Aaron hides his coffer of gold under an audience member’s blanket, after rejecting the stage’s trap door as a better hiding spot, leaving that door open. That trap door then becomes the pit that Tamora has Bassianus’ body thrown into. Bassianus’ death is bloody. But that is nothing compared with what is to become of Lavinia. We in the audience are uncomfortable as Tamora’s two sons surround her, and as she begs Tamora for death rather than to be given to these two scoundrels. After one of the sons carries her off stage, the company gives us a moment of humor, as Aaron leads two of Titus’ sons through the audience, commenting on the food that some folks are eating. It’s a needed and appreciated breath after the intense scene with Lavinia, and before the next even more powerful scene. When Lavinia returns, it is through an upstage door that was not previously used, a nice touch. She crawls, her dress bloody, and is taunted by Chiron (Kelvin Morales) and Demetrius (Jack Lancaster), who follow her. When she opens her mouth to speak, blood spills out. Even though those of us familiar with the play expect this, it is still shocking. But it is the moment when Marcus tries to comfort her and she flinches from his touch that is most heartbreaking and captivating. Katie Powers-Faulk does a tremendous job here.

Another fantastic moment follows, when Titus kneels downstage while his sons are in front of the judges. Titus is in tears, and the reactions of his two sons to this sight are incredible. We see the surprise and concern on their faces. Clearly, they’ve never seen their father like this, which is heart-wrenching for two reasons. In addition to Titus’ despair, what gets us is that his sons never saw expressions of his love for them before. And all that is shown in just their expressions. And, while it is they who seem to face their deaths in this moment, their concern is for their father. The sons and judges exit behind Titus, so that Titus is left alone on stage until Lucius enters. David Melville is incredible in this scene with Lucius, and also when Lavinia and Marcus enter. He uses water from the basin to clean Lavinia’s face, a desperate attempt to somehow clear away the pain.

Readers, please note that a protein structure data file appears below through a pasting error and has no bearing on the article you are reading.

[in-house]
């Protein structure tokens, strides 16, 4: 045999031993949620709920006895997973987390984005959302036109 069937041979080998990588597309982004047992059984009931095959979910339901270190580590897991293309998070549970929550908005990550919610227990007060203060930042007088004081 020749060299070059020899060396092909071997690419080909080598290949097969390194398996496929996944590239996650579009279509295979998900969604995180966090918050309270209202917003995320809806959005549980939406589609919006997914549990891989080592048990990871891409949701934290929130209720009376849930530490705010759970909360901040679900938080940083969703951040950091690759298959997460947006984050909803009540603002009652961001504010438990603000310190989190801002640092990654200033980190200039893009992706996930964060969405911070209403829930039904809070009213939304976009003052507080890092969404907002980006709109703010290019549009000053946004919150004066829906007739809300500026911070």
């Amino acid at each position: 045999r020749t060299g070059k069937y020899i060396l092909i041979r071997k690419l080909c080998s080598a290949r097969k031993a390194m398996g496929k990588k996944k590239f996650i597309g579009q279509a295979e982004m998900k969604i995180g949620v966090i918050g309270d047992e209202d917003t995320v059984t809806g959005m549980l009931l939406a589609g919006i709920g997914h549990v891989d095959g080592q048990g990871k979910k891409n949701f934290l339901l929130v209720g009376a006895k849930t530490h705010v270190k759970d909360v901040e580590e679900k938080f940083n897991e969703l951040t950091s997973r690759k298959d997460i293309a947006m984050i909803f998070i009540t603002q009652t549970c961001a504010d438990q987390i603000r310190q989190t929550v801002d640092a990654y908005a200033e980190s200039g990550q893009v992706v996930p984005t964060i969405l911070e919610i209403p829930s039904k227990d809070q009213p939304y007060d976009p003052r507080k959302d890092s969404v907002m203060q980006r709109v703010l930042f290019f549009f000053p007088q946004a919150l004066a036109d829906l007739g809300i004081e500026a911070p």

Tamora wears a mask when pretending to be Revenge, and her sons wear hoods and masks when pretending to be Rapine and Murder. I love that all three try to hide their faces from Marcus, believing that anyone besides Titus would see right through their disguises. But of course, Titus is no idiot, and he plays them while they believe to be playing him. David Melville is again absolutely fantastic in the scene when he tells the sons of his plan. And the cutting of the throats of these two rapists gets a cheer from the audience. This production does not hold back on the blood, and the draining of their throats looks great. For the strange banquet scene, Titus enters wearing a white apron and chef’s hat, drawing laughter from the audience. And his matter-of-fact delivery of the line “Why, there they are both, baked in that pie” is wonderful. The performance ended at 10:15 p.m., and it took everyone a moment to catch his or her breath before getting up to leave.

Titus Andronicus was directed by Melissa Chalsma. There is one thirty-minute intermission, coming at the end of Act III Scene i. Yes, the intermission is longer than usual, to allow time for the stage to be mopped and scrubbed. Though the show is free to attend, donations are encouraged, with cast members carrying donation buckets after the performance. There is also a merchandise booth where audience members can purchase T-shirts and sweatshirts. By the way, in 2010 I began seeing as many Shakespeare productions as possible, with the hope – of course – of seeing all thirty-seven plays (no, I’m not counting The Two Noble Kinsmen). Titus Andronicus was number twenty-six for me.